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include('script.php?value=$value')

is this possible?

     

cuesta

12:21 pm on Jul 20, 2004 (gmt 0)

10+ Year Member



Hi.

I would like to create this PHP script

<?php
$value = 18;
include('script.php?value=$value');
?>

But I get this error message:
Warning: main(script.php?value=$value): failed to open stream: No such file or directory
Warning: main(): Failed opening 'script.php?value=$value' for inclusion (include_path='.;c:\php4\pear')

Any suggestion? Thank you very much.

httpwebwitch

2:14 pm on Jul 20, 2004 (gmt 0)

WebmasterWorld Administrator httpwebwitch is a WebmasterWorld Top Contributor of All Time 10+ Year Member



try:

include("pagename.php?var=".$var);

For one thing, the single quotes don't allow internal variable substitution. Double-quotes do. But I prefer to escape from the quotes and concatenate with the "."

RonPK

3:29 pm on Jul 20, 2004 (gmt 0)

WebmasterWorld Senior Member 10+ Year Member



There also is no need for the query string, as all variables in the including script are automatically passed to the included script.

So if script.php contains

<?php
echo $value;
?>

, the script

<?php
$value= 18;
include('script.php');
?>

will result in this output:

18

httpwebwitch

7:30 pm on Jul 20, 2004 (gmt 0)

WebmasterWorld Administrator httpwebwitch is a WebmasterWorld Top Contributor of All Time 10+ Year Member



oh, of course. that's true. include() brings in code from elsewhere and executes it in the current scope. so if you define $value=1, then include another file, it's not like the other file has a "mind of its own" where $value can be anything other than 1.

The inlcuded file also doesn't have its own $_GET collection so what's the point of passing it a querystring?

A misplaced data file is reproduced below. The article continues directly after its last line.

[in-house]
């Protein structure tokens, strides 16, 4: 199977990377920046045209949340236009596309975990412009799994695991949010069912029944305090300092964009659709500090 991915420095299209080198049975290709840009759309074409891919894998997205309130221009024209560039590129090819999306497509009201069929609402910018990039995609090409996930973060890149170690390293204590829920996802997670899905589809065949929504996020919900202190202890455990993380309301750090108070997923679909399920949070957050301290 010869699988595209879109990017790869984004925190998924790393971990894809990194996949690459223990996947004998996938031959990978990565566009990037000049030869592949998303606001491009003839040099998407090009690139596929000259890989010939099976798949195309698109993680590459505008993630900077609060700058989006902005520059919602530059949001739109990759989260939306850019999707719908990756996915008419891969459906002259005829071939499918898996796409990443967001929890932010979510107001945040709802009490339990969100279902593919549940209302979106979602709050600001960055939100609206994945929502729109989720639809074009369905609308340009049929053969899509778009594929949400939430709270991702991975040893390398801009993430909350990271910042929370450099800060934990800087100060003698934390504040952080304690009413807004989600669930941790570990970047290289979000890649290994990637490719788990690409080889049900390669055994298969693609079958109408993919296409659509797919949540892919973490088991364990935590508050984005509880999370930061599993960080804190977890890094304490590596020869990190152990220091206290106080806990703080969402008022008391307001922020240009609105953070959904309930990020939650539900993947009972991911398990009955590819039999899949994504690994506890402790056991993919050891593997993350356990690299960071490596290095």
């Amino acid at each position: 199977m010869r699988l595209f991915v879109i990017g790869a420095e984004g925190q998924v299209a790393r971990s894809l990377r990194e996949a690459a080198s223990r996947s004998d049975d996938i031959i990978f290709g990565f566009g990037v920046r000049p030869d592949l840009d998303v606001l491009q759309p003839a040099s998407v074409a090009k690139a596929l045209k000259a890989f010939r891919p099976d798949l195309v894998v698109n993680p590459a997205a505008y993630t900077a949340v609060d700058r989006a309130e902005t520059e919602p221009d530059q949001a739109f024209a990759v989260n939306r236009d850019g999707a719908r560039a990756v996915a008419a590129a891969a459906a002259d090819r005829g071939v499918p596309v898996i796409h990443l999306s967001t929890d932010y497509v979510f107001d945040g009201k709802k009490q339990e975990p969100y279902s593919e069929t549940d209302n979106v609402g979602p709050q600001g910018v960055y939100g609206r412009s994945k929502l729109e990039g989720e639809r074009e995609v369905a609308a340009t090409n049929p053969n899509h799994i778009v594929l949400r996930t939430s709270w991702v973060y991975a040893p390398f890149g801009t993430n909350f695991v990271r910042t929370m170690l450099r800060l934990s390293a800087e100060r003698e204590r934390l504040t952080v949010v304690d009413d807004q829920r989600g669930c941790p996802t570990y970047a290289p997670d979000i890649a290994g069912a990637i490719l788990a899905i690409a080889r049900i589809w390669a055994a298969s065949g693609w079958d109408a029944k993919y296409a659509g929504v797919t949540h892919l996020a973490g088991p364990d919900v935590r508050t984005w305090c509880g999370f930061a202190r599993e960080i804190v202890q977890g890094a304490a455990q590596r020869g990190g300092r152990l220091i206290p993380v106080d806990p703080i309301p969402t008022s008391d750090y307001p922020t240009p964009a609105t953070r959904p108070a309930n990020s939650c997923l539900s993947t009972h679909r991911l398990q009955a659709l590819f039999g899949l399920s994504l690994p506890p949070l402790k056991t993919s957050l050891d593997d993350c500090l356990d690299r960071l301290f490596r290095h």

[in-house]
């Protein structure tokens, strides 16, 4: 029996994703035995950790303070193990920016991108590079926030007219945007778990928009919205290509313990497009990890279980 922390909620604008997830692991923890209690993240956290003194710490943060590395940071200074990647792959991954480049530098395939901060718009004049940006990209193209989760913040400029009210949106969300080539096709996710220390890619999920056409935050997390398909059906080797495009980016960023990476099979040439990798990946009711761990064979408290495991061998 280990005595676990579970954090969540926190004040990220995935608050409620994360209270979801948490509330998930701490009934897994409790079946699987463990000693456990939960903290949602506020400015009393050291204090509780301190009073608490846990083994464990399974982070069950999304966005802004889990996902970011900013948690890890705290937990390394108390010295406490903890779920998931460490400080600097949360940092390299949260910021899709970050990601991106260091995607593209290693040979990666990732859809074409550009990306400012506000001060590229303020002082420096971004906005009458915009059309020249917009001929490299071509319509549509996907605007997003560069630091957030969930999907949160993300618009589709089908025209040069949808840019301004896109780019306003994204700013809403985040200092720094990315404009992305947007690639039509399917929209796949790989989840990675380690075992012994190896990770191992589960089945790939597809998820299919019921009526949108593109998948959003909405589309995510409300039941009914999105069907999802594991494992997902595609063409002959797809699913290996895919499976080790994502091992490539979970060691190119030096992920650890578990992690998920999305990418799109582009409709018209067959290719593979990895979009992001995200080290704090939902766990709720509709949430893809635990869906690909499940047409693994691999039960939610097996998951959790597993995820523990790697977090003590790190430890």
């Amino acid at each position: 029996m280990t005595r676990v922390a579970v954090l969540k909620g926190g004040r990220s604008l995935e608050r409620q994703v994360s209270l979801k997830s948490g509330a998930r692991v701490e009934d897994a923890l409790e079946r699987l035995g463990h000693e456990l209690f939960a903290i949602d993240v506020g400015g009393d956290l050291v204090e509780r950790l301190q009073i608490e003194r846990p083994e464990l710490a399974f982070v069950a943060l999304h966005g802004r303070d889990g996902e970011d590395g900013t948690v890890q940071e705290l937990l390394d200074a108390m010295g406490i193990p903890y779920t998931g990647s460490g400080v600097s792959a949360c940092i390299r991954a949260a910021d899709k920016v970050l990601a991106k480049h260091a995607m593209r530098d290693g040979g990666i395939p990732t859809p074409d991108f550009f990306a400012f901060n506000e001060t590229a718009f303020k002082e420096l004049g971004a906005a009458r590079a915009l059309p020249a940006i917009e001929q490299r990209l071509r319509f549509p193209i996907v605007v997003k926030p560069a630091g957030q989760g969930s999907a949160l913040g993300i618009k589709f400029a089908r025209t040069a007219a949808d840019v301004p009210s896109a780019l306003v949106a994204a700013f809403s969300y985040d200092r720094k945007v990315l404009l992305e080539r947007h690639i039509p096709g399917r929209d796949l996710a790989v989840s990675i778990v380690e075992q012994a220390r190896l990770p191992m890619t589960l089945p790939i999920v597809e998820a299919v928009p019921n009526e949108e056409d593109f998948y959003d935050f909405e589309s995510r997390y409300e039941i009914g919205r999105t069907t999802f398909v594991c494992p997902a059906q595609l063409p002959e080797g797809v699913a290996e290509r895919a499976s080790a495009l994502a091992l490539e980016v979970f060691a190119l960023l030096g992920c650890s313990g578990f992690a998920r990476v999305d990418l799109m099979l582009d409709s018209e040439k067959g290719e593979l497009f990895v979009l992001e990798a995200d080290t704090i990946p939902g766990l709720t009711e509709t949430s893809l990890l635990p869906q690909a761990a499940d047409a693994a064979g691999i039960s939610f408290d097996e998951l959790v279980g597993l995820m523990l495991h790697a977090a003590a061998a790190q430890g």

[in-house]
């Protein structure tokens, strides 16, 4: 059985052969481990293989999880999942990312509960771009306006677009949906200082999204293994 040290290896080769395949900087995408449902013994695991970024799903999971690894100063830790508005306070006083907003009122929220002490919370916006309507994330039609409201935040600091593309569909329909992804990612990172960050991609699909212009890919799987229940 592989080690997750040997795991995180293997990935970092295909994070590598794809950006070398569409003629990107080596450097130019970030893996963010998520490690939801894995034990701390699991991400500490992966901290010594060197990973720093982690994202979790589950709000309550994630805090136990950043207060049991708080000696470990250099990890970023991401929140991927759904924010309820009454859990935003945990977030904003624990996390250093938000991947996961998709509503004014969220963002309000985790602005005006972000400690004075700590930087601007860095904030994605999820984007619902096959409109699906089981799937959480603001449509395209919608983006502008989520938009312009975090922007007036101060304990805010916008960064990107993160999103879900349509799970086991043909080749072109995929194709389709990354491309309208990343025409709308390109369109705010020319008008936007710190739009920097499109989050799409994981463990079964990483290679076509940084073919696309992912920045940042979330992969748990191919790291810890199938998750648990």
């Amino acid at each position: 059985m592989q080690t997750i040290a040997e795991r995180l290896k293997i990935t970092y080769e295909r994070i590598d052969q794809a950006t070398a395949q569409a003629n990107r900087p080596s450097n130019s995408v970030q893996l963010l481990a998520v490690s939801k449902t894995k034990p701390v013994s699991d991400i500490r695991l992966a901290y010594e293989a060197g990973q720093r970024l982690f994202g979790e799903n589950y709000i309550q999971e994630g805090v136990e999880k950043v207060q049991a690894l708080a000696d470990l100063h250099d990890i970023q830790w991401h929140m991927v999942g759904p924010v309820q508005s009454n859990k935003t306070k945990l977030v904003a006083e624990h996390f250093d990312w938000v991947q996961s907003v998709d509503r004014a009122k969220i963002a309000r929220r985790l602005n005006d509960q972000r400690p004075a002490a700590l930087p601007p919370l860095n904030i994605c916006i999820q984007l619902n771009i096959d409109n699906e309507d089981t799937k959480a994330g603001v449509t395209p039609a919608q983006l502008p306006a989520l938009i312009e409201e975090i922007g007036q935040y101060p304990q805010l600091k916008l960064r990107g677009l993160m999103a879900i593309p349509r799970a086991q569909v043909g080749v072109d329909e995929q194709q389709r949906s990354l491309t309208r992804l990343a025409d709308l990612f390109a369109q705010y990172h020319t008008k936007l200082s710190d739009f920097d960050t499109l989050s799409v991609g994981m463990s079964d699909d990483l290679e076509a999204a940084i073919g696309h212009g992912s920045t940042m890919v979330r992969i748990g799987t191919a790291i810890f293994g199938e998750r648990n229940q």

if it were so, then include() could be used for recursive including, which it's not intended to do.

And here I was thinking I had offered good advice by fixing someone's syntax. (blush)
sorry!

cuesta

8:31 pm on Jul 20, 2004 (gmt 0)

10+ Year Member



Thank you very much.

I tested it some months ago, and I didn't remember it! :(

StupidScript

10:08 pm on Jul 20, 2004 (gmt 0)

WebmasterWorld Senior Member 10+ Year Member



Just a quickie:

You may also build the reference before invoking it, i.e.

$include_page="script.php?value=$value";
include($include_page);

It looks like your problem is solved, but the above may still be useful at some point.

:)

ruserious

1:18 am on Jul 22, 2004 (gmt 0)

10+ Year Member



Re: include
Have a look at the documentation: [de.php.net...] It is explained there. If you use include and pass an URI than the parameter will be interpreted, however what you are including will be the parsed output from the script. Except in some very special cases that will have a completely different effect, than including the Raw php which will be parsed together with the code from the PAge doing the including.


<?php
echo $value;
?>

, the script

<?php
$value= 18;
include('script.php');
?>

I guess this comes closest to what the original question was asking for. However using Variables in the global context is bad idea, especially when you are using includes like that.
If register_globals is turned on, and the included file lies in the document root of the webserver anybody cann call the script passing it whichever value it wants. There have been loads of exploits for popular Software-Packages that resulted from this behaviour.

Possible solution: Prevent the included script from being directly called by a user. Either by moving it out of the document-root, or by denying acces to it via .htaccess, or by checking for a defined constant in the included file (which you then have to define in all the scripts that include those files - if it is undefined, die()). Which leads to the above example looking like:


<?php
if (!defined(MY_CHECK)) die();
echo $value;
?>

, the script

<?php
$value= 18;
define('MY_CHECK', true);
include('script.php');
?>

 

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